Rogue One: A Star Wars Story

The opening scroll of the original Star Wars states, “Rebel spaceships, striking from a hidden base, have won their first victory against the evil Galactic Empire.” If you ever thought, “Hey, I’d like to see a movie version of those 17 words,” Rogue One is for you. There’s plenty of plot-driven action, minimal character development, and ample fan service. It’s certainly entertaining. Wisecracking droid K-2SO in particular is terrific. However, the movie is anchored by the serious theme of sacrifice. If you’re looking for a jaunty kiddie flick, try a different Disney movie. One was exhibited at Dolby Cinemas, so a version in 4K with HDR is certainly possible. Disney does not support 4K UHD yet, so the best home version is 1080p Blu-ray. (A retailer-exclusive 3D version is also available.) Fortunately, it looks stunning. The movie was shot on handheld digital cameras to follow the action closely and provide a war-film look, but this does not affect image quality. There’s no artificial film grain, but it does not look like video. Blacks are black, and shadows have good detail. On my 106-inch screen, you could count individual blades of grass on a farm and see the faint raindrops on a character’s uniform, a detail I missed when I saw the movie in the theater. The image is so sharp that the digital FX used to bring Peter Cushing back from the dead to play Grand Moff Tarkin are clearly visible. It’s an astonishing technical feat, but the character doesn’t look fully human.

There’s nothing technically wrong with the sound: The DTS-HD mix is clean and directional. Explosions—and there are a lot of them—shook my house. But this movie badly needed a home version of the theatrical Dolby Atmos track, with wider dynamic range, more precisely placed sound effects, and generous use of height speakers during battle scenes. When an AT-AT looms over you, it should sound that way, not like it’s merely in front of you. I was also struck by how much of the feel of a Star Wars film comes from John Williams’ score: Rogue One’s music, composed at the eleventh hour by Michael Giacchino, pays homage to Williams’ themes but does not stand on its own.

The main disc is gloriously free of previews. A separate disc of extras sadly lacks substance, with not even a mention of the major changes undertaken after principal photography was completed.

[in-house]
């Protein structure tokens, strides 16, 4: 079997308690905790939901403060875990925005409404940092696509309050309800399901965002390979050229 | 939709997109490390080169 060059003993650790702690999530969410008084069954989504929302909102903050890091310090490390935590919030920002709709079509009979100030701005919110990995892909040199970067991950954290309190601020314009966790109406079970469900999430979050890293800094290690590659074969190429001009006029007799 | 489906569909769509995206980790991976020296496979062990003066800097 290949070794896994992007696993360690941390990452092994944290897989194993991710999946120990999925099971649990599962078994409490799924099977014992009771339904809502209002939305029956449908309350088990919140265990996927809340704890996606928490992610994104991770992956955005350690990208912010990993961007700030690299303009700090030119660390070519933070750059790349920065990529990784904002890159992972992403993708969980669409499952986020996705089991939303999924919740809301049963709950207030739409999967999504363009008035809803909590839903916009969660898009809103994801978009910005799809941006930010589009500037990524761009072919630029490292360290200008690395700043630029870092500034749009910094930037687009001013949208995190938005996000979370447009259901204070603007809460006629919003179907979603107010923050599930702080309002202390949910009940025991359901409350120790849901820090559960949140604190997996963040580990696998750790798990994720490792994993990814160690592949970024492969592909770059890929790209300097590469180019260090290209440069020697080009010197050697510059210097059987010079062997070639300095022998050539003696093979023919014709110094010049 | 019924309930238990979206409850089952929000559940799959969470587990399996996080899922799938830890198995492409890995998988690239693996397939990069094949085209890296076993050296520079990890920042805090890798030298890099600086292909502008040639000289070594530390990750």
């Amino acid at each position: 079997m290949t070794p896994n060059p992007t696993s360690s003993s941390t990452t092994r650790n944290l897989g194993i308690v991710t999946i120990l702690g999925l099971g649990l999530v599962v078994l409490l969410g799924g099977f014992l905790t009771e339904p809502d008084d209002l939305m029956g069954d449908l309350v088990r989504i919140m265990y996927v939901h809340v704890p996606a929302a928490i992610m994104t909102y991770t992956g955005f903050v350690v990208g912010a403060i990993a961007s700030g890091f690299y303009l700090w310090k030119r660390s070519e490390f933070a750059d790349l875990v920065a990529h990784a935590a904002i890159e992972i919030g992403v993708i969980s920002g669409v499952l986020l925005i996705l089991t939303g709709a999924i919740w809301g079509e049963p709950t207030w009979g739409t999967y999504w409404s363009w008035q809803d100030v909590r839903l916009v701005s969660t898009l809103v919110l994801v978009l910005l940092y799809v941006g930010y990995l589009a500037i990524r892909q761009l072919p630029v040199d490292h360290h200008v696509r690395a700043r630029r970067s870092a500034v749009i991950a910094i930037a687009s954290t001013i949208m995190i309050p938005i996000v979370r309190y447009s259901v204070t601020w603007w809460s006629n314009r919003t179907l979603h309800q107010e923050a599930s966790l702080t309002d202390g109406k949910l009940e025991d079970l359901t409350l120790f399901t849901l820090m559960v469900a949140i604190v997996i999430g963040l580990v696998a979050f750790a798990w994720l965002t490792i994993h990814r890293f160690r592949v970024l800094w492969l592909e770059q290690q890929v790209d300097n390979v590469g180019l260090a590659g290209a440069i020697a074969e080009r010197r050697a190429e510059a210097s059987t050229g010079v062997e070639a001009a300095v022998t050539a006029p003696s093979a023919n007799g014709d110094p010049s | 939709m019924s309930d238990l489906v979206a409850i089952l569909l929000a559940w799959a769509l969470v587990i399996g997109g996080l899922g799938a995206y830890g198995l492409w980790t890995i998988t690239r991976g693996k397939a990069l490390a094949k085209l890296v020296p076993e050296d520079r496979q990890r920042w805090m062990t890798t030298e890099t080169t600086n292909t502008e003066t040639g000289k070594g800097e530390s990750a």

A Disney Movies Anywhere code allows playback of the film on all major digital platforms.

Studio: Disney, 2016
Aspect Ratio: 2.39:1
Audio Format: DTS-HD Master Audio 7.1
Length: 133 mins.
MPAA Rating: PG-13
Director: Gareth Edwards
Starring: Felicity Jones, Diego Luna, Ben Mendelsohn

jnemesh's picture

But I thought this movie was pretty bad. No, it didn't have Jedi...but they substituted "force users" for the Jedi anyway. The biggest problem is that this movie really didn't need to be told in the first place. We all know how the movie's where "Episode IV" begins. We already knew the rebels obtained the plans at a great price. Telling the story of those who obtained the plans was rather dull, despite plenty of explosions and action scenes.

From a technical standpoint, the movie was very well done...special effects are top notch, and we are treated to some spectacular space and ground battles.

However, the characters are all flat, lifeless, and cliche, with little development during the movie. I never was invested emotionally in ANY of them, other than K2-SO (he was the best part of this movie, upstaged by only one other), and I didn't really care what happened to them. That kind of ruins the "suspense" of what happens during the big finish at the end, you know? And don't even get me started on Forrest Whitaker's character or his lackluster performance.

For me, there were only two characters that redeemed the 2 hours I wasted at the theater. One was the aforementioned K2-SO, he had some of the best comedic lines in the movie. The other character worth seeing is, of course, Darth Vader. He is only in the movie briefly, but hearing James Earl Jones once again voice the Dark Lord of the Sith was reason enough to sit though this movie. Here he is shown at the peak of his power, and the few seconds of him unleashing his wrath on the rebels will send shivers down any Star Wars fan's spine!

They took some risks with this movie, and I AM glad that it did well enough to justify further movies set in the Star Wars universe that have nothing to do with the main plot...but I was utterly disappointed in the final result. From a lackluster soundtrack to mediocre acting to less than mediocre writing, this movie disappoints on just about all levels. Thankfully, there is enough "magic" here to ensure Disney gets a payday, and that the films will continue to be made.